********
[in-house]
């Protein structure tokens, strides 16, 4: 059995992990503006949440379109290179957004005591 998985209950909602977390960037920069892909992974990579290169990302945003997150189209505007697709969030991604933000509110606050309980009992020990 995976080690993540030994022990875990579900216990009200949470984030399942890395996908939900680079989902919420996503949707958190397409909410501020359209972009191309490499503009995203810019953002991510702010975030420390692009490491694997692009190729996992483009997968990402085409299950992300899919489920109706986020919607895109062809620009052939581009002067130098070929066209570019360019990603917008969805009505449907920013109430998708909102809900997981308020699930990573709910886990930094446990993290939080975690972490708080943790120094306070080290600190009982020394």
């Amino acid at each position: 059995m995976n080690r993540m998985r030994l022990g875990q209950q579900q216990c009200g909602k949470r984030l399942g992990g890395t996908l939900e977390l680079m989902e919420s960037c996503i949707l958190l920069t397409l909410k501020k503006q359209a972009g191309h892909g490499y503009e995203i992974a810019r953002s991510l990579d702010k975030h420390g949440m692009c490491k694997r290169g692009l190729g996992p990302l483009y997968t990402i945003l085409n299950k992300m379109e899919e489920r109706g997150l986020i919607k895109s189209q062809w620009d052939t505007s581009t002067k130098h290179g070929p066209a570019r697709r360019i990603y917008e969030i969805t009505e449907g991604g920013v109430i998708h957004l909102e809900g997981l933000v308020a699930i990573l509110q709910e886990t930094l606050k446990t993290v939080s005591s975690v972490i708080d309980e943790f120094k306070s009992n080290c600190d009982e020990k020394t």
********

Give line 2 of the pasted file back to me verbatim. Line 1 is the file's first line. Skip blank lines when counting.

């Protein structure tokens, strides 16, 4: 059995992990503006949440379109290179957004005591 998985209950909602977390960037920069892909992974990579290169990302945003997150189209505007697709969030991604933000509110606050309980009992020990 995976080690993540030994022990875990579900216990009200949470984030399942890395996908939900680079989902919420996503949707958190397409909410501020359209972009191309490499503009995203810019953002991510702010975030420390692009490491694997692009190729996992483009997968990402085409299950992300899919489920109706986020919607895109062809620009052939581009002067130098070929066209570019360019990603917008969805009505449907920013109430998708909102809900997981308020699930990573709910886990930094446990993290939080975690972490708080943790120094306070080290600190009982020394």